Google may be taking mobile user experience into account when calculating rankings for pages, posits Barry Schwartz at Search Engine Land.
As confirmed back in May, Google's spiders can now "see what users see" when crawling a page, rather than just its underlying code. And according to Schwartz, Google's Gary Illyes at Search Marketing Expo East pushed the point that webmasters need to focus on user experience.
Was Google hinting at something? Schwartz contacted the search giant for clarification and received the following statement:
"Because at Google we are aiming to provide a great user experience on any device, we're making a big push to ensure the search results we deliver reflect this principle. We want users to be able to enjoy the web wherever they are."
Although this isn't an out-and-out confirmation that mobile user experience will affect rankings, the statement "we're making a big push to ensure the search results we deliver reflect this principle" is a strong hint that it may soon be a ranking factor.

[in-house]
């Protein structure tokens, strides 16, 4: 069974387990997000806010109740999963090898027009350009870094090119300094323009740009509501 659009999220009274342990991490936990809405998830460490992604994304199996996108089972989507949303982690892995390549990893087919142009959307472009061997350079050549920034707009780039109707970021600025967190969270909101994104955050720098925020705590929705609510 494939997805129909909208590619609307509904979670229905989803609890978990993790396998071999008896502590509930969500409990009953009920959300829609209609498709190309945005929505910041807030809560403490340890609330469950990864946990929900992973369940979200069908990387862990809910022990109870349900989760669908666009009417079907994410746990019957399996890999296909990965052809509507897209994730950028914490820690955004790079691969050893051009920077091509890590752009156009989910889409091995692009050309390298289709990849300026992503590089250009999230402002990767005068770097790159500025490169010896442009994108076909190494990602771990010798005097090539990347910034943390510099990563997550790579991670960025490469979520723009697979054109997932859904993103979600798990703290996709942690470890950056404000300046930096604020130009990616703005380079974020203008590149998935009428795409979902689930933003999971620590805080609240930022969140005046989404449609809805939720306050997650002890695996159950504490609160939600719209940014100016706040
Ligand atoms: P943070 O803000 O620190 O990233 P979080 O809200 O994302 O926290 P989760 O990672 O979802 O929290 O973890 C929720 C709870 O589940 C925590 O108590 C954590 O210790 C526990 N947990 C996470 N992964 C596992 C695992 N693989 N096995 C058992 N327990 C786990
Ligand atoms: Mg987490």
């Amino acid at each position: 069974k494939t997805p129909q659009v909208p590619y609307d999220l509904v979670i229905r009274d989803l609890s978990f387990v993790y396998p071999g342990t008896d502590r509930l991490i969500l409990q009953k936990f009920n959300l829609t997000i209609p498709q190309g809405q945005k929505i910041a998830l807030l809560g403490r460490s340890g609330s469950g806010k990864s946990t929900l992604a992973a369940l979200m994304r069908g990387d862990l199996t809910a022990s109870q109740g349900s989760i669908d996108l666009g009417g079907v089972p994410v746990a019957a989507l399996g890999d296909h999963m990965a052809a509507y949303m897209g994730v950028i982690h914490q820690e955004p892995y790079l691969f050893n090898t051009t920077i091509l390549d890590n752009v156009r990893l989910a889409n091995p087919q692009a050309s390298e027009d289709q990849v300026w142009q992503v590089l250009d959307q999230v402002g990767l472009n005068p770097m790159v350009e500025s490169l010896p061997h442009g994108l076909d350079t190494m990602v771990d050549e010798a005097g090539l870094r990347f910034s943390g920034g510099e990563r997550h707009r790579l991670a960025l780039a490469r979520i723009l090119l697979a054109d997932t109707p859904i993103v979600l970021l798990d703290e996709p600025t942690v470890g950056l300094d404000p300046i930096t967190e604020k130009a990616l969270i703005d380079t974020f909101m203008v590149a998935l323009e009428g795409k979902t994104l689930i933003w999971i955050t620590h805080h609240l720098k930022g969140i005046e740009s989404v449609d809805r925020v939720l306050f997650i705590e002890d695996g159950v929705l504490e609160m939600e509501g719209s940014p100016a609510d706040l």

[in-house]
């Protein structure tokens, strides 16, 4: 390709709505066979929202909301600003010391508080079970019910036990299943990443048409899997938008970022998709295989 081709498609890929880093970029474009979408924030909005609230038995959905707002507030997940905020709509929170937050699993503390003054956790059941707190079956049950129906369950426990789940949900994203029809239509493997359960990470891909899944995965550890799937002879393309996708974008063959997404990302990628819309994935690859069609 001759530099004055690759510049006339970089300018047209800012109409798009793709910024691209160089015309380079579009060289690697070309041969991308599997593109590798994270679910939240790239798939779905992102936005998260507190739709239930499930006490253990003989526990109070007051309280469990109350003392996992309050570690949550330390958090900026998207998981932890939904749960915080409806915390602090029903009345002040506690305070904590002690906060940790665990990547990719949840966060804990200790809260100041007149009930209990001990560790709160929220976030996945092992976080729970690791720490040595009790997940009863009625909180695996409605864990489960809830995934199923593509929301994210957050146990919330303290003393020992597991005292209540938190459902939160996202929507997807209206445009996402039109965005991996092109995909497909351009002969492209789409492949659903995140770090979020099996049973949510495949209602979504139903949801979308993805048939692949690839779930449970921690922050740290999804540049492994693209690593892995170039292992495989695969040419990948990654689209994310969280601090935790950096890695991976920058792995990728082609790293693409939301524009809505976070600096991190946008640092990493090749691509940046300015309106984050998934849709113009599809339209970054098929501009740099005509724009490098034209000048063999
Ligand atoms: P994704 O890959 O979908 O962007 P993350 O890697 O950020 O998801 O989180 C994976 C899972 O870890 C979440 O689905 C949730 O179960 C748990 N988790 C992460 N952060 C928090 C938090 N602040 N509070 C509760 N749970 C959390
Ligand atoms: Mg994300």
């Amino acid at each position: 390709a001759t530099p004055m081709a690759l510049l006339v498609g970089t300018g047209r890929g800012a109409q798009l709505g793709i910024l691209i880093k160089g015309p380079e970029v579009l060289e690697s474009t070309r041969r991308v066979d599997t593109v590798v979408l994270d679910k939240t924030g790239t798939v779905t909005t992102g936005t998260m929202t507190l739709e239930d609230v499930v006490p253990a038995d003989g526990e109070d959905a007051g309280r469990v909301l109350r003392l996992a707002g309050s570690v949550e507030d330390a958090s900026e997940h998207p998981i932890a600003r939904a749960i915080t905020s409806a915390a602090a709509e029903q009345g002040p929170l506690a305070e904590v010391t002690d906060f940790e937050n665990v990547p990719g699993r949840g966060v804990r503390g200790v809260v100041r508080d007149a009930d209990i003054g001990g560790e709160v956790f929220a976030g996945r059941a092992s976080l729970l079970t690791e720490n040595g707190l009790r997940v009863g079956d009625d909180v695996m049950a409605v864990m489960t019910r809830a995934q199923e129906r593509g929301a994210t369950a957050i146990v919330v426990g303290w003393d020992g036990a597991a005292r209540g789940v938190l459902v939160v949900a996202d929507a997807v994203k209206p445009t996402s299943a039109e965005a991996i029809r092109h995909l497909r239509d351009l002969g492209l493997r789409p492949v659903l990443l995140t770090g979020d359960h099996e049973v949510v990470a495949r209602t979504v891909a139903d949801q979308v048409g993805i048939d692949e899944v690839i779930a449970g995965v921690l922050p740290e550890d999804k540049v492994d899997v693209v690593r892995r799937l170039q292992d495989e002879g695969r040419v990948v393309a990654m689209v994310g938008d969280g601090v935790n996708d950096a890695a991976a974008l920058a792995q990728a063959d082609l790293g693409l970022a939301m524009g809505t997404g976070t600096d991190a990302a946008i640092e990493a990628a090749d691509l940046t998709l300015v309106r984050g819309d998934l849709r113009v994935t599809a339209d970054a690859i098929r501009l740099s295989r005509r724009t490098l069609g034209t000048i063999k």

Google already penalises sites that bring up errors for mobile users. But Schwartz says Google's warnings at Search Marketing Expo East hint at something bigger. For instance, sites that redirect users to a mobile page but then fail to use mobile-friendly fonts may still be penalised under the theorised new ranking factor.
But it's unlikely Google is already penalising sites for poor mobile user experience. As Schwartz points out: "With many things Google has hinted at in the past, such as HTTPS, page speed, ad-heavy pages, quality content and so on, these warnings have come months before, and Google has released new algorithms that incorporate them into the ranking algorithm."
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